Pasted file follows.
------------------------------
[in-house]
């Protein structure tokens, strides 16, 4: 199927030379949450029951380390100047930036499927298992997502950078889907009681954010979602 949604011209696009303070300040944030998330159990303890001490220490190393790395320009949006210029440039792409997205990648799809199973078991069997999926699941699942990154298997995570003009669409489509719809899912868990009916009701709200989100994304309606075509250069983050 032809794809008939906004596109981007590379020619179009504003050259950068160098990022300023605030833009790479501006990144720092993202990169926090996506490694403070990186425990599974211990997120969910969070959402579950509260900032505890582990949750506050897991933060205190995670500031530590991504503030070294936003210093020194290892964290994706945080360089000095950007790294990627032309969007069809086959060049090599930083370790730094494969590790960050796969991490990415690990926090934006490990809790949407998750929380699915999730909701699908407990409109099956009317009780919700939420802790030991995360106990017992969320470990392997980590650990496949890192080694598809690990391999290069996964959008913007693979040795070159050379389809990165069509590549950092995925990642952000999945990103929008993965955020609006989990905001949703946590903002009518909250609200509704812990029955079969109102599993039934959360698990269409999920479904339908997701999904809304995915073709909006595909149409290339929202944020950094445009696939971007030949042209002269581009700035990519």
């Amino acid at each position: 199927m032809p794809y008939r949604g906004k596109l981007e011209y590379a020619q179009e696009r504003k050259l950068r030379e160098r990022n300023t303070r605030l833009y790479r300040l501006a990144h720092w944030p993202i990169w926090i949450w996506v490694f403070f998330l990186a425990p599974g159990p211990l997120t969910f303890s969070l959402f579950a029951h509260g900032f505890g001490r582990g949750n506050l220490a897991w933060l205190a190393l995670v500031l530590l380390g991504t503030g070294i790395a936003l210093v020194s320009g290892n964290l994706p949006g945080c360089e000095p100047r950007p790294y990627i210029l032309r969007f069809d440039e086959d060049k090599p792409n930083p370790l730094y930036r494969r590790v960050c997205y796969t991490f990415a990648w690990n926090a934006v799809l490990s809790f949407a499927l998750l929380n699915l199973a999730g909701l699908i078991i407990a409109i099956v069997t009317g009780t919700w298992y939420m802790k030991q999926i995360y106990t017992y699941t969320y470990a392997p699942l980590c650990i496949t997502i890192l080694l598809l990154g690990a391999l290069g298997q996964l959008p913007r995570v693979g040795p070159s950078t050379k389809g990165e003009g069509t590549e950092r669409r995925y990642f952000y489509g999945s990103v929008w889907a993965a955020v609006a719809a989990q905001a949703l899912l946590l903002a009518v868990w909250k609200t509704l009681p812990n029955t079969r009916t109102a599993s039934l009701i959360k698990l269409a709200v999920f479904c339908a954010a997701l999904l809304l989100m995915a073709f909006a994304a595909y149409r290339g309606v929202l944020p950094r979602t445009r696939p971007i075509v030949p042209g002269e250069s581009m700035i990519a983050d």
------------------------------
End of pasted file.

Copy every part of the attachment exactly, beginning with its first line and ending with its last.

[in-house]
């Protein structure tokens, strides 16, 4: 199927030379949450029951380390100047930036499927298992997502950078889907009681954010979602 949604011209696009303070300040944030998330159990303890001490220490190393790395320009949006210029440039792409997205990648799809199973078991069997999926699941699942990154298997995570003009669409489509719809899912868990009916009701709200989100994304309606075509250069983050 032809794809008939906004596109981007590379020619179009504003050259950068160098990022300023605030833009790479501006990144720092993202990169926090996506490694403070990186425990599974211990997120969910969070959402579950509260900032505890582990949750506050897991933060205190995670500031530590991504503030070294936003210093020194290892964290994706945080360089000095950007790294990627032309969007069809086959060049090599930083370790730094494969590790960050796969991490990415690990926090934006490990809790949407998750929380699915999730909701699908407990409109099956009317009780919700939420802790030991995360106990017992969320470990392997980590650990496949890192080694598809690990391999290069996964959008913007693979040795070159050379389809990165069509590549950092995925990642952000999945990103929008993965955020609006989990905001949703946590903002009518909250609200509704812990029955079969109102599993039934959360698990269409999920479904339908997701999904809304995915073709909006595909149409290339929202944020950094445009696939971007030949042209002269581009700035990519």
């Amino acid at each position: 199927m032809p794809y008939r949604g906004k596109l981007e011209y590379a020619q179009e696009r504003k050259l950068r030379e160098r990022n300023t303070r605030l833009y790479r300040l501006a990144h720092w944030p993202i990169w926090i949450w996506v490694f403070f998330l990186a425990p599974g159990p211990l997120t969910f303890s969070l959402f579950a029951h509260g900032f505890g001490r582990g949750n506050l220490a897991w933060l205190a190393l995670v500031l530590l380390g991504t503030g070294i790395a936003l210093v020194s320009g290892n964290l994706p949006g945080c360089e000095p100047r950007p790294y990627i210029l032309r969007f069809d440039e086959d060049k090599p792409n930083p370790l730094y930036r494969r590790v960050c997205y796969t991490f990415a990648w690990n926090a934006v799809l490990s809790f949407a499927l998750l929380n699915l199973a999730g909701l699908i078991i407990a409109i099956v069997t009317g009780t919700w298992y939420m802790k030991q999926i995360y106990t017992y699941t969320y470990a392997p699942l980590c650990i496949t997502i890192l080694l598809l990154g690990a391999l290069g298997q996964l959008p913007r995570v693979g040795p070159s950078t050379k389809g990165e003009g069509t590549e950092r669409r995925y990642f952000y489509g999945s990103v929008w889907a993965a955020v609006a719809a989990q905001a949703l899912l946590l903002a009518v868990w909250k609200t509704l009681p812990n029955t079969r009916t109102a599993s039934l009701i959360k698990l269409a709200v999920f479904c339908a954010a997701l999904l809304l989100m995915a073709f909006a994304a595909y149409r290339g309606v929202l944020p950094r979602t445009r696939p971007i075509v030949p042209g002269e250069s581009m700035i990519a983050d």